The Shoreline Health Oversight, Restoration, Resilience, and Enhancement (or SHORRE) Act authored by U.S. Senator Tom Carper is an important step in that direction. The SHORRE Act is largely contained in the bipartisan Water Resources Development Act (WRDA), which passed congress in late 2022.

    WRDA is the biennial water infrastructure act that invests in restoring ecosystems and resilience of coastal and inland communities for the U.S. Army Corps of Engineers, among other authorities. The Corps, as it’s commonly referred to, is the primary federal agency charged with flood and coastal storm risk management, aquatic ecosystem restoration and navigation-related projects. With the addition of the SHORRE Act provisions, the 2022 WRDA is the most significant expansion of the Corps’ coastal storm risk management and ecosystem work in more than two decades.

    The WRDA bill places additional emphasis on accounting for climate change when planning and executing projects for flood risk reduction and drought resilience; strengthens technical assistance to local communities for project planning; and advances ecosystem restoration projects across the country. It also eases disadvantaged communities’ access to Corps programs to address challenges ranging from storm surge to flood control to ecosystem degradation.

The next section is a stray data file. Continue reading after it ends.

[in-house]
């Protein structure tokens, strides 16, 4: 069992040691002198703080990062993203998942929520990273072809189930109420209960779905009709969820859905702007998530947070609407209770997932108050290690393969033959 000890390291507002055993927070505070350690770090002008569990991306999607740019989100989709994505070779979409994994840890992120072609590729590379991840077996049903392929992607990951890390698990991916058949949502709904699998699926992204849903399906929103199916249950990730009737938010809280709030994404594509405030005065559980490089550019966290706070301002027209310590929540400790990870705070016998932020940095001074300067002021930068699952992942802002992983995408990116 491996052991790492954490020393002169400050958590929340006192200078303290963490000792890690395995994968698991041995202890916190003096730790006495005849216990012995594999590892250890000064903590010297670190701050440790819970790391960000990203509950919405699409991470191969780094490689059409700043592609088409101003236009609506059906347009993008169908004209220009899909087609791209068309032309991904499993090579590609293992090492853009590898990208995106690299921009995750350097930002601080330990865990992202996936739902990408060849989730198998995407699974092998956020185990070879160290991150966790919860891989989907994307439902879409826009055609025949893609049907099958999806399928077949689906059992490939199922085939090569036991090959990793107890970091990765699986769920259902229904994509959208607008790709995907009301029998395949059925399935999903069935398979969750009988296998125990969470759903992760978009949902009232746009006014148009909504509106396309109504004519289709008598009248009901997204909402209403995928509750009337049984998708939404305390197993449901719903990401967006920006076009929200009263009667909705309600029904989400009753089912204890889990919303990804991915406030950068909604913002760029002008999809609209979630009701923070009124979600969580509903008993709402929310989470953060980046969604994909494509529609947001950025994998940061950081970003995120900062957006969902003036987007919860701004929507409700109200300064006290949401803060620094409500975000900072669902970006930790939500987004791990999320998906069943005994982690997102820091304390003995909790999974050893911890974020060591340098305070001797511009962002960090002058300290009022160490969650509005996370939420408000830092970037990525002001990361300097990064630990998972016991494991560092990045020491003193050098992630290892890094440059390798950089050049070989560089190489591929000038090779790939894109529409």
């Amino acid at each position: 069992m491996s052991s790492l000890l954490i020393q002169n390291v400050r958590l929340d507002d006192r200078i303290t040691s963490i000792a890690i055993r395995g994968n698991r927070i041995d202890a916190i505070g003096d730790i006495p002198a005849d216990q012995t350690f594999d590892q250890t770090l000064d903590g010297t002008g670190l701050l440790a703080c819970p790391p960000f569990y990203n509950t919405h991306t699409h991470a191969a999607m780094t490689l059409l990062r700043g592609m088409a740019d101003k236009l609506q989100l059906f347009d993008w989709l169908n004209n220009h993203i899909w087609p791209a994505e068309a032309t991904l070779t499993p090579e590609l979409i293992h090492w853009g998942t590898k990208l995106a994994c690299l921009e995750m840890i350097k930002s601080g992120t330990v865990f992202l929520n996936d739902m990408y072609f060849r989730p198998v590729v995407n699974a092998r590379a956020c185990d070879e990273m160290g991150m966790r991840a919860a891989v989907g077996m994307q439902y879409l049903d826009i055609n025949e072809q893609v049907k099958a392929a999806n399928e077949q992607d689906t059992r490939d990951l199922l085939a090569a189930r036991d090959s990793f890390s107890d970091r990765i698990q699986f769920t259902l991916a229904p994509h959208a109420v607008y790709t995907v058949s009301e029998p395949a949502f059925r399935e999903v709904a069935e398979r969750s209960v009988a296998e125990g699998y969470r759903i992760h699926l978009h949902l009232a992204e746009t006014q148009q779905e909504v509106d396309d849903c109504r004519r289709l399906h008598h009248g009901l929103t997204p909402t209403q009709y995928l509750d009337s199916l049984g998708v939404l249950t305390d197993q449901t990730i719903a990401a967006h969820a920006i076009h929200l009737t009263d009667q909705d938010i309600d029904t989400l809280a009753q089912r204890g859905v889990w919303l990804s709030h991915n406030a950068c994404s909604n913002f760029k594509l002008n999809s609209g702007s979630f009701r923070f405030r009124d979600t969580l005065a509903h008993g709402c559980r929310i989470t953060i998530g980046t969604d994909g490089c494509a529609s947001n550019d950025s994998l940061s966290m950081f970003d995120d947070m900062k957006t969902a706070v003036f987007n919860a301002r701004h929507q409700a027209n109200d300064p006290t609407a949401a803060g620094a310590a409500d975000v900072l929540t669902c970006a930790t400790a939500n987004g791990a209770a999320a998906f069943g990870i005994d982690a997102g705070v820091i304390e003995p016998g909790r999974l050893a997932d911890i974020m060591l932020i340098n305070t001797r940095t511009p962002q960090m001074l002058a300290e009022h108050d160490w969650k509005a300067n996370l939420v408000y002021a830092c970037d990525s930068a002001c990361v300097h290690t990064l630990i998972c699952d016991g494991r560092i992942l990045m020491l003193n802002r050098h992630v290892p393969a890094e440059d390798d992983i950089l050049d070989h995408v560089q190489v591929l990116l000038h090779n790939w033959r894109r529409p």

Nature can be a powerful tool for solving the challenges facing our coasts, waterways, ecosystems and communities. Leveraging nature-based and natural solutions is an effective approach for managing flooding, storm surge, drought and other impacts. The bill will help ensure the Army Corps is targeting federal resources to nature-based solutions where they are effective and needed most. The legislation also:

    • Updates the Corps’ emergency authorities to provide greater support to Delaware’s beaches following hurricanes, nor’easters and other damaging storms.
    • Designates Delaware as a priority area for the Corps’ implementation of shoreline and riverbank protection and restoration projects.
    • Lowers the state cost-share of the Bay Beach Restoration project to 10% of the total project cost over 50 years.
    • Expands the Corps’ authority to enhance resilience and increase the benefits of shore protection projects in Delaware and across the country during emergency repair and restoration efforts.
    • Authorizes a new Corps environmental infrastructure project in Delaware to help improve sewers, stormwater treatment systems, drinking water and other related water infrastructure throughout the state.
    • Lowers the cost-share on non-structural, natural and nature-based solutions.
    • Establishes a new Tribal and Disadvantaged Communities Advisory Committee to advise the Corps on ways to more effectively deliver projects, programs and other assistance to economically disadvantaged communities.

    Thank you to Senator Carper for his leadership in developing the SHORRE Act and leading the way with the WRDA legislation. With his two Delaware colleagues, Senator Coons and Representative Blunt Rochester, who served as a sponsor of the House of Representatives version of the legislation, the Army Corps is now better poised to respond to our changing climate and help us protect this special place we call home.

    ** Lori Brennan is the executive director of The Nature Conservancy (TNC) in Delaware and Pennsylvania.